Tuesday, 6 January 2015


Today we hear that Jim Murphy is promising to spend Scotland's share of Labour's proposed mansion tax on 1000 extra nurses.  Apparently this is a policy exclusive to Labour in Scotland, and he has not run it past Ed Miliband, although he's sure that Mr Miliband will approve.  Telling that Mr Miliband's approval will have to be sought however.

So here we start with one of the commonest dog whistle policies employed by most politicians - extra nurses.  Now, I'm not saying we couldn't do with them, and I'm aware that we seem to be currently training more nurses than we have jobs for, given the difficulties I've observed nurse friends having in finding a job once they graduate.  But this is a go-to soundbite from politicians of all stripes, relying on the fact that the public hold nurses in high regard, so more of them can only reflect well on the politician in question.

But there is a problem with the policy for Mr Murphy.  The NHS in Scotland is completely devolved to the Scottish government, so any decision to employ additional nurses can only be made by Holyrood.  And Labour are not in power in Holyrood at the moment, so this is a meaningless promise under current circumstances.  Of course, Mr Murphy may well be taking the long view and making plans for Labour coming to power in Holyrood in 2016.  It's not looking likely on current polling, but he has over a year to turn things around, so let's not rule it out completely.  However, he is making this promise in the context of the Westminster elections, and is therefore making a promise he cannot keep in the short term.

The other problem is how he intends to fund it.  The mansion tax proposed by Labour is an annual tax on properties over the value of £2 million, and would be expected to raise around £1.2 billion per year.  Mr Murphy has calculated Scotland's share of this sum under the Barnett formula as £250 million, even though only about £15 million would actually be raised in Scotland.  Two problems with this.  One is that £250 million divided by 1000 is £250,000.  I don't know about you, but most nurses I know make about 1/10th of that or less.  That leaves a substantial sum unaccounted for.  The second problem is that this will create resentment among the English electorate, who will resent having to pay for improvements to the Scottish NHS.  The old 'subsidy junkies' epithet will rear its ugly head once more.  It will also not play well with the Scottish electorate, who resent being called 'subsidy junkies' when sending all their oil and whisky revenues to Westminster and only receiving a small percentage of it back.  Labour, of course, refer to it as 'pooling and sharing', something they are extremely keen on, as we saw during the referendum campaign when we all got heartily sick of hearing the phrase.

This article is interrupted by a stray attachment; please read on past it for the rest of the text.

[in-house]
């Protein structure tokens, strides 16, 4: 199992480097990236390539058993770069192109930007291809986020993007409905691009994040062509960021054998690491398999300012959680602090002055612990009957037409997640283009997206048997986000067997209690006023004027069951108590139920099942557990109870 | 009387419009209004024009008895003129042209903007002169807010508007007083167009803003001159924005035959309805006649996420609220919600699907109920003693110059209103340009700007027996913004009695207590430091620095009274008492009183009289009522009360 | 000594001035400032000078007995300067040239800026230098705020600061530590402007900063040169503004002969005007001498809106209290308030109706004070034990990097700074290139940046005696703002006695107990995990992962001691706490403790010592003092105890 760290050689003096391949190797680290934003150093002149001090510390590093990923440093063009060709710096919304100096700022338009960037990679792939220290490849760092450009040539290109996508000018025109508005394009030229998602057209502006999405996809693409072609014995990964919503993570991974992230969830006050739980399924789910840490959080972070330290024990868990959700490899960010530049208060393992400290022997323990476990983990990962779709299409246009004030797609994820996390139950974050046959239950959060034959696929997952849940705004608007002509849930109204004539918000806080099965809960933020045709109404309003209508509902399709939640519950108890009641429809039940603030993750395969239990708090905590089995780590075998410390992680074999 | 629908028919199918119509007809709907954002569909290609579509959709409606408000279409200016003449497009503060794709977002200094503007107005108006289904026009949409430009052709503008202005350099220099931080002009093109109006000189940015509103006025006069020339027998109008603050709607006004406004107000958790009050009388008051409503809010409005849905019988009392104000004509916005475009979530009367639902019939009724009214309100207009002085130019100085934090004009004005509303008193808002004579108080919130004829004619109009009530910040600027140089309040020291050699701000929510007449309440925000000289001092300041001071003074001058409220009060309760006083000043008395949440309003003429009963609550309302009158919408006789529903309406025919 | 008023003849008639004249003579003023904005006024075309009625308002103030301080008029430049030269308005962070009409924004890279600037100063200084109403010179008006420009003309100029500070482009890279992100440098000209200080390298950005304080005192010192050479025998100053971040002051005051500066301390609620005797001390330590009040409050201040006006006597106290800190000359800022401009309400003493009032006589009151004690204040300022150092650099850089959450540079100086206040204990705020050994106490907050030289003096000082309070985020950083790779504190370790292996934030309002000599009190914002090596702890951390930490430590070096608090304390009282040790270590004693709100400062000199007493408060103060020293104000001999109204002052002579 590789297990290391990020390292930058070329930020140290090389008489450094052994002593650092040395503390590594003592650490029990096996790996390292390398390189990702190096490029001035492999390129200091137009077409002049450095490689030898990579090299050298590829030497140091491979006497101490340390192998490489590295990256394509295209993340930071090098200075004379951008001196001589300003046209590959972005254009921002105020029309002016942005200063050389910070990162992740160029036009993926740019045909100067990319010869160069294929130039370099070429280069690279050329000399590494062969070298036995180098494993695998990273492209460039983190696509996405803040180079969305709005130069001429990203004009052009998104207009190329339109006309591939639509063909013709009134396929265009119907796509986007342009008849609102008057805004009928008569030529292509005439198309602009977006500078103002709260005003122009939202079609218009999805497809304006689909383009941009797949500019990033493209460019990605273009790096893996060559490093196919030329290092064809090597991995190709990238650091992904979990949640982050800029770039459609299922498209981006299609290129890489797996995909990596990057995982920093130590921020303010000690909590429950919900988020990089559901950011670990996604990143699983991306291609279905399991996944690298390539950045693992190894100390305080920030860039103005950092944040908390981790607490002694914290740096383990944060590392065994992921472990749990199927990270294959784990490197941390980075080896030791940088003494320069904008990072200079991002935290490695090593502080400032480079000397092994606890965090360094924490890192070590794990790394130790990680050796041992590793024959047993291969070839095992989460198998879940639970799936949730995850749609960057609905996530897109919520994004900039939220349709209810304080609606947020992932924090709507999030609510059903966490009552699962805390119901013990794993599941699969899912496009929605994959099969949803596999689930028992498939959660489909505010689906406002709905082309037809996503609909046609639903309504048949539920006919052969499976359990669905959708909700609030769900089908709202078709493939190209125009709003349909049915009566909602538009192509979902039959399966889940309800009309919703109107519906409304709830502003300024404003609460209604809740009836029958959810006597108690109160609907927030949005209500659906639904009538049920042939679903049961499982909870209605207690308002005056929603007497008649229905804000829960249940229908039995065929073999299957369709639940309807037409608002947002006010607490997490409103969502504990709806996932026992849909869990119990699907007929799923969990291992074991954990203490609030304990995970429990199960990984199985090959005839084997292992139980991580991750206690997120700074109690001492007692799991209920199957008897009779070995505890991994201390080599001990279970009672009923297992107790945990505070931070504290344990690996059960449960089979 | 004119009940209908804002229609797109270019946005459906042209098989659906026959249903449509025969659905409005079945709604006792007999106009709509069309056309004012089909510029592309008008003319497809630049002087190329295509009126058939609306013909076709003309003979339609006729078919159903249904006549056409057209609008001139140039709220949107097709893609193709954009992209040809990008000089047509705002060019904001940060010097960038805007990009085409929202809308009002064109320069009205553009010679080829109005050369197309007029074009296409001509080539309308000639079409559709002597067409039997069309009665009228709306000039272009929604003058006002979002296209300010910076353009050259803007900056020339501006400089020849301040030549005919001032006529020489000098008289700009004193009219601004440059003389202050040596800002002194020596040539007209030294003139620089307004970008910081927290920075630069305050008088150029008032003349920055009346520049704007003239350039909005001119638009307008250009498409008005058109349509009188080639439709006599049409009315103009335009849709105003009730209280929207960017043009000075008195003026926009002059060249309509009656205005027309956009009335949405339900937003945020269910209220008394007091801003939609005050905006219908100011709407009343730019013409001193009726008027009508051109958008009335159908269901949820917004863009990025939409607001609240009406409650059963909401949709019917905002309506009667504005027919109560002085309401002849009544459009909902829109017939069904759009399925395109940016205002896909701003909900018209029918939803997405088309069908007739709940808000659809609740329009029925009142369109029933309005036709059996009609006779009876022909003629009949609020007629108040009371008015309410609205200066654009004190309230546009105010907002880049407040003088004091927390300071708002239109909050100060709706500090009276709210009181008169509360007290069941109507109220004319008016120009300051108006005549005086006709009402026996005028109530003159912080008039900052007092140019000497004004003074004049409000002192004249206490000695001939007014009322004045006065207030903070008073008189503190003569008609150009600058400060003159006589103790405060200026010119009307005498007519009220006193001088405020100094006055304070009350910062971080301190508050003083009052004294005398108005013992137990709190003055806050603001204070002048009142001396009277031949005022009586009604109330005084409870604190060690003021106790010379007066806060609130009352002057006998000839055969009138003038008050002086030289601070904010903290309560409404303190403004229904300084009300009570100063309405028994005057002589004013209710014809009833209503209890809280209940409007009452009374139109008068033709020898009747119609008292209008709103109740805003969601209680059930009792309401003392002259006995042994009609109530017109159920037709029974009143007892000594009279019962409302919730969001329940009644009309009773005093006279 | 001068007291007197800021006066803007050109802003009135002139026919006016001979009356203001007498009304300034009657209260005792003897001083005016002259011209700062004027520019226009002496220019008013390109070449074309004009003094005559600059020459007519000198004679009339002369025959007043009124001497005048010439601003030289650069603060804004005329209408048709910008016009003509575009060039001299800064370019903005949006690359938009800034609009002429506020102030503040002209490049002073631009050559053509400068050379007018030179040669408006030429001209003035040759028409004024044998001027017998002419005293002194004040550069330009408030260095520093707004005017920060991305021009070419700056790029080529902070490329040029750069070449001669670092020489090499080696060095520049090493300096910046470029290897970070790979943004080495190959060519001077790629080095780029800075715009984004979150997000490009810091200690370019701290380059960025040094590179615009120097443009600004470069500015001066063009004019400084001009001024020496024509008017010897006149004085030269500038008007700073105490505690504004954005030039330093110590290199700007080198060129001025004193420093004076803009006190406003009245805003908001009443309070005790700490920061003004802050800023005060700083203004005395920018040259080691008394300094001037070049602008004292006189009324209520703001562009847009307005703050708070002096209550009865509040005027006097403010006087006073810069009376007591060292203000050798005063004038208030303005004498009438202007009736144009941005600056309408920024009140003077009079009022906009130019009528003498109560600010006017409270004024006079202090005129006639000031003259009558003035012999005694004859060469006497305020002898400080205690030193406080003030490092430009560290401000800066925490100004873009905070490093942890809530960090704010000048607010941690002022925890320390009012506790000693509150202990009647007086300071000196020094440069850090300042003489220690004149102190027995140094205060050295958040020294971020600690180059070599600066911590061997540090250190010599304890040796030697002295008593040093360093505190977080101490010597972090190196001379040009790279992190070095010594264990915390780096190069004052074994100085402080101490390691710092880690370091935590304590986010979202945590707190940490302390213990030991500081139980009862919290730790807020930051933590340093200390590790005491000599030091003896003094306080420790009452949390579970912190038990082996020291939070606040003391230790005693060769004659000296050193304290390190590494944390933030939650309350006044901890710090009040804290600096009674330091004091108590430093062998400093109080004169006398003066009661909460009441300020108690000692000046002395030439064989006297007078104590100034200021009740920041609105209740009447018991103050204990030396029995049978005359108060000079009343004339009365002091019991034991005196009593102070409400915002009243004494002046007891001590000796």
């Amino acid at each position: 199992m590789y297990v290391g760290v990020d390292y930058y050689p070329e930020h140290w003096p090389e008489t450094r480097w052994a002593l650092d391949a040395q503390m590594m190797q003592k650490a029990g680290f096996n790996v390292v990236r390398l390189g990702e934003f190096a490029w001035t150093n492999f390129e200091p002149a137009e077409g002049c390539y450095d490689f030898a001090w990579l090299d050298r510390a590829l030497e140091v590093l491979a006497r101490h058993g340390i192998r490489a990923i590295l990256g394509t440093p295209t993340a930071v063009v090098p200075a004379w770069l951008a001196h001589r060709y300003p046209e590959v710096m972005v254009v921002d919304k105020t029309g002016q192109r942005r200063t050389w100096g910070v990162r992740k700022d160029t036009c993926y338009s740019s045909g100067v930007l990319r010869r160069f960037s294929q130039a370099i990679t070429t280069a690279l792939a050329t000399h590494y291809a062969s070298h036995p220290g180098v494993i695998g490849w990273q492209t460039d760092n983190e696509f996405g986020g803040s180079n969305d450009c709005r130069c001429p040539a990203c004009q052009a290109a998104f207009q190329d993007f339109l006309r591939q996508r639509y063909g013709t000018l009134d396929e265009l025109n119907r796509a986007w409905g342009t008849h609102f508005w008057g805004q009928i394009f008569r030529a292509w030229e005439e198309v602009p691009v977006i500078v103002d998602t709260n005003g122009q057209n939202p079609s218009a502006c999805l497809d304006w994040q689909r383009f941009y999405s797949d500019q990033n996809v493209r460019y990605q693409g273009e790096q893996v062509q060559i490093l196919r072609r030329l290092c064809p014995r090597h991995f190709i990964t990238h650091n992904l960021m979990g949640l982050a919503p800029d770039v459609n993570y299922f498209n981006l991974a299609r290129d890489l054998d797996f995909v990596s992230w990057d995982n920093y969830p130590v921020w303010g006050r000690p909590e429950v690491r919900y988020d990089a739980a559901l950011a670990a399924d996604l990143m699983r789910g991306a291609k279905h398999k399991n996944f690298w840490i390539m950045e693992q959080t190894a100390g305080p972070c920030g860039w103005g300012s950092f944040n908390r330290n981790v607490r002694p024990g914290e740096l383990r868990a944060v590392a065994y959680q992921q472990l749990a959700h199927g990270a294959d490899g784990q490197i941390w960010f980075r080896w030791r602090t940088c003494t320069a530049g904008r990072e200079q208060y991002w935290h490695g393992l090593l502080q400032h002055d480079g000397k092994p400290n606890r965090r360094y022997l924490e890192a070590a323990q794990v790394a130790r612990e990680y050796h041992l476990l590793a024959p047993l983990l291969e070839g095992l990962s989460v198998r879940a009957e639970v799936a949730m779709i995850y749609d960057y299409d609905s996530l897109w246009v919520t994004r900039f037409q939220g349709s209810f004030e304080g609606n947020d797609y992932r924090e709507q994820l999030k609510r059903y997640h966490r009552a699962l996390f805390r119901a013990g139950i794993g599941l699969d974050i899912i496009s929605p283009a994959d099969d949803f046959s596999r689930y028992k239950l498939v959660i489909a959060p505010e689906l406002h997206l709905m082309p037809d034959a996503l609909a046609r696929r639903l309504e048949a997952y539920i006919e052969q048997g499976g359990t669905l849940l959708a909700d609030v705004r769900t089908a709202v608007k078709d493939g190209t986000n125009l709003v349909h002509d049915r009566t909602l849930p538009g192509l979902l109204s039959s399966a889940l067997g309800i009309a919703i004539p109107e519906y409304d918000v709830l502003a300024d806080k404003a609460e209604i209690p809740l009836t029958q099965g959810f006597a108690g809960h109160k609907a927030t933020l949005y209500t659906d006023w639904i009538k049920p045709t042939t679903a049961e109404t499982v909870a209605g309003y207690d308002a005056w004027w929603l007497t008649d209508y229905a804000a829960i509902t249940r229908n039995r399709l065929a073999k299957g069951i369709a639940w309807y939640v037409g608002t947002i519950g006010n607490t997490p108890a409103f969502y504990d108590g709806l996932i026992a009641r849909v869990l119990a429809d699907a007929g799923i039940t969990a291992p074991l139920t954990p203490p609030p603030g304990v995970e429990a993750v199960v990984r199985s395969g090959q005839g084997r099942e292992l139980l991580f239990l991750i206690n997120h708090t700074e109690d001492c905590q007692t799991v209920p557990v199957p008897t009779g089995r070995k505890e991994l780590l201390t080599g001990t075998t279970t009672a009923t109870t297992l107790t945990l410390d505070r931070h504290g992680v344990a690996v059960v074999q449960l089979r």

So, to sum up, we have a politician promising something that he currently has no power to deliver, using money he doesn't yet have and which mostly wouldn't be raised in Scotland even if he did.  Off to a flying start then.

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